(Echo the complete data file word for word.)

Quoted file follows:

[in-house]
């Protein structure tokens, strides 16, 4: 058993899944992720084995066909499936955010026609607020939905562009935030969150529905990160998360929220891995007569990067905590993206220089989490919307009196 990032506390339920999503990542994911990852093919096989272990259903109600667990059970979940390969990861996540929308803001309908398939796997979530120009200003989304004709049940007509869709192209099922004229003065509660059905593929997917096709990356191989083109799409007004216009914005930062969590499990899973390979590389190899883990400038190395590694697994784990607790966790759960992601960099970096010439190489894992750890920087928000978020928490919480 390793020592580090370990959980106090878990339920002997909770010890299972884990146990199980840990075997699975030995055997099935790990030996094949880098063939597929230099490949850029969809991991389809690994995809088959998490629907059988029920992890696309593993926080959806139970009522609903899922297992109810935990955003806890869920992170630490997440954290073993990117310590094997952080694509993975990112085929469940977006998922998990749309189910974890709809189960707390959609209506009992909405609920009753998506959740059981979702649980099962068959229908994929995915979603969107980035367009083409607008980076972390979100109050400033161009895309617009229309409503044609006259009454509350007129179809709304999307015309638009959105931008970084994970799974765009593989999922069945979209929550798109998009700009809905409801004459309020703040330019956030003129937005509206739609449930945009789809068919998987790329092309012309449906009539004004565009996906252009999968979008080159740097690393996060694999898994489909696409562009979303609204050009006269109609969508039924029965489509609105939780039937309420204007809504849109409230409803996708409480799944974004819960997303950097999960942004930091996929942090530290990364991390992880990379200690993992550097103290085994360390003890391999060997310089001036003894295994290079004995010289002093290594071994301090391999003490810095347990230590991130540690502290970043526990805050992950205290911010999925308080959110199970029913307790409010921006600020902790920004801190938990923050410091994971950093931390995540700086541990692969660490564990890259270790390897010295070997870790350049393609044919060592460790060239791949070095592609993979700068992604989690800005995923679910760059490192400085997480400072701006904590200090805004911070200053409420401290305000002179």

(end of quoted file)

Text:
[in-house]
């Protein structure tokens, strides 16, 4: 058993899944992720084995066909499936955010026609607020939905562009935030969150529905990160998360929220891995007569990067905590993206220089989490919307009196 990032506390339920999503990542994911990852093919096989272990259903109600667990059970979940390969990861996540929308803001309908398939796997979530120009200003989304004709049940007509869709192209099922004229003065509660059905593929997917096709990356191989083109799409007004216009914005930062969590499990899973390979590389190899883990400038190395590694697994784990607790966790759960992601960099970096010439190489894992750890920087928000978020928490919480 390793020592580090370990959980106090878990339920002997909770010890299972884990146990199980840990075997699975030995055997099935790990030996094949880098063939597929230099490949850029969809991991389809690994995809088959998490629907059988029920992890696309593993926080959806139970009522609903899922297992109810935990955003806890869920992170630490997440954290073993990117310590094997952080694509993975990112085929469940977006998922998990749309189910974890709809189960707390959609209506009992909405609920009753998506959740059981979702649980099962068959229908994929995915979603969107980035367009083409607008980076972390979100109050400033161009895309617009229309409503044609006259009454509350007129179809709304999307015309638009959105931008970084994970799974765009593989999922069945979209929550798109998009700009809905409801004459309020703040330019956030003129937005509206739609449930945009789809068919998987790329092309012309449906009539004004565009996906252009999968979008080159740097690393996060694999898994489909696409562009979303609204050009006269109609969508039924029965489509609105939780039937309420204007809504849109409230409803996708409480799944974004819960997303950097999960942004930091996929942090530290990364991390992880990379200690993992550097103290085994360390003890391999060997310089001036003894295994290079004995010289002093290594071994301090391999003490810095347990230590991130540690502290970043526990805050992950205290911010999925308080959110199970029913307790409010921006600020902790920004801190938990923050410091994971950093931390995540700086541990692969660490564990890259270790390897010295070997870790350049393609044919060592460790060239791949070095592609993979700068992604989690800005995923679910760059490192400085997480400072701006904590200090805004911070200053409420401290305000002179």